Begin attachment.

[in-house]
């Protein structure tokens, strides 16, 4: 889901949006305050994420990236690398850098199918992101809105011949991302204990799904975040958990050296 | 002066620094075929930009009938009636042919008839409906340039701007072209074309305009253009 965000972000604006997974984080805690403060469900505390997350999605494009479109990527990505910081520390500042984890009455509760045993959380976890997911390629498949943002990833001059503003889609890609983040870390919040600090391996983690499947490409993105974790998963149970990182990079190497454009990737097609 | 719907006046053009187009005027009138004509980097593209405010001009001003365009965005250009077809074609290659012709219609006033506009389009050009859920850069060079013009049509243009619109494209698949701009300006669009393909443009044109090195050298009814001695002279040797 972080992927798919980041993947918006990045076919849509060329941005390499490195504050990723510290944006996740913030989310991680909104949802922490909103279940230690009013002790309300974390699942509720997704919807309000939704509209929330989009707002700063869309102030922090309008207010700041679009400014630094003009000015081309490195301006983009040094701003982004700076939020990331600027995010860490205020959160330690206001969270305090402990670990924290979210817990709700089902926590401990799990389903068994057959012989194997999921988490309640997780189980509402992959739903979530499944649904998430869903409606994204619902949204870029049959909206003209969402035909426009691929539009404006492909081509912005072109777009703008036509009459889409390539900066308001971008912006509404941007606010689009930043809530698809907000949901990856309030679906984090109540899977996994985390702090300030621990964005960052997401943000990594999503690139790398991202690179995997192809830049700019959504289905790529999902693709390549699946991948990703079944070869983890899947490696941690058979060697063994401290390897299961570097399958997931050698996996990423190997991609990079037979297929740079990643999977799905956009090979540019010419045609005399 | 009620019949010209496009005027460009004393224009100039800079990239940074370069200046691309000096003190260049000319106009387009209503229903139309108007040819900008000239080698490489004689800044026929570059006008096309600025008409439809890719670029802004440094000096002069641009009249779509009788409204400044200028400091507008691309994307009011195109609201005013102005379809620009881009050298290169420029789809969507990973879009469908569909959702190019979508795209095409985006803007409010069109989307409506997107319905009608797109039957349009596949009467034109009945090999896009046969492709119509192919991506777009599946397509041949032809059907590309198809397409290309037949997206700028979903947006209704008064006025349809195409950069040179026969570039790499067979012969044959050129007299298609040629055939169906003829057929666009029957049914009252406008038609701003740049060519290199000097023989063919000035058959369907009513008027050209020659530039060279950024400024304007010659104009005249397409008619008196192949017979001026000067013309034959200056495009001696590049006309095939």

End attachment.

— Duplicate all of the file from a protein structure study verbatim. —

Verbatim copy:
[in-house]
């Protein structure tokens, strides 16, 4: 889901949006305050994420990236690398850098199918992101809105011949991302204990799904975040958990050296 | 002066620094075929930009009938009636042919008839409906340039701007072209074309305009253009 965000972000604006997974984080805690403060469900505390997350999605494009479109990527990505910081520390500042984890009455509760045993959380976890997911390629498949943002990833001059503003889609890609983040870390919040600090391996983690499947490409993105974790998963149970990182990079190497454009990737097609 | 719907006046053009187009005027009138004509980097593209405010001009001003365009965005250009077809074609290659012709219609006033506009389009050009859920850069060079013009049509243009619109494209698949701009300006669009393909443009044109090195050298009814001695002279040797 972080992927798919980041993947918006990045076919849509060329941005390499490195504050990723510290944006996740913030989310991680909104949802922490909103279940230690009013002790309300974390699942509720997704919807309000939704509209929330989009707002700063869309102030922090309008207010700041679009400014630094003009000015081309490195301006983009040094701003982004700076939020990331600027995010860490205020959160330690206001969270305090402990670990924290979210817990709700089902926590401990799990389903068994057959012989194997999921988490309640997780189980509402992959739903979530499944649904998430869903409606994204619902949204870029049959909206003209969402035909426009691929539009404006492909081509912005072109777009703008036509009459889409390539900066308001971008912006509404941007606010689009930043809530698809907000949901990856309030679906984090109540899977996994985390702090300030621990964005960052997401943000990594999503690139790398991202690179995997192809830049700019959504289905790529999902693709390549699946991948990703079944070869983890899947490696941690058979060697063994401290390897299961570097399958997931050698996996990423190997991609990079037979297929740079990643999977799905956009090979540019010419045609005399 | 009620019949010209496009005027460009004393224009100039800079990239940074370069200046691309000096003190260049000319106009387009209503229903139309108007040819900008000239080698490489004689800044026929570059006008096309600025008409439809890719670029802004440094000096002069641009009249779509009788409204400044200028400091507008691309994307009011195109609201005013102005379809620009881009050298290169420029789809969507990973879009469908569909959702190019979508795209095409985006803007409010069109989307409506997107319905009608797109039957349009596949009467034109009945090999896009046969492709119509192919991506777009599946397509041949032809059907590309198809397409290309037949997206700028979903947006209704008064006025349809195409950069040179026969570039790499067979012969044959050129007299298609040629055939169906003829057929666009029957049914009252406008038609701003740049060519290199000097023989063919000035058959369907009513008027050209020659530039060279950024400024304007010659104009005249397409008619008196192949017979001026000067013309034959200056495009001696590049006309095939």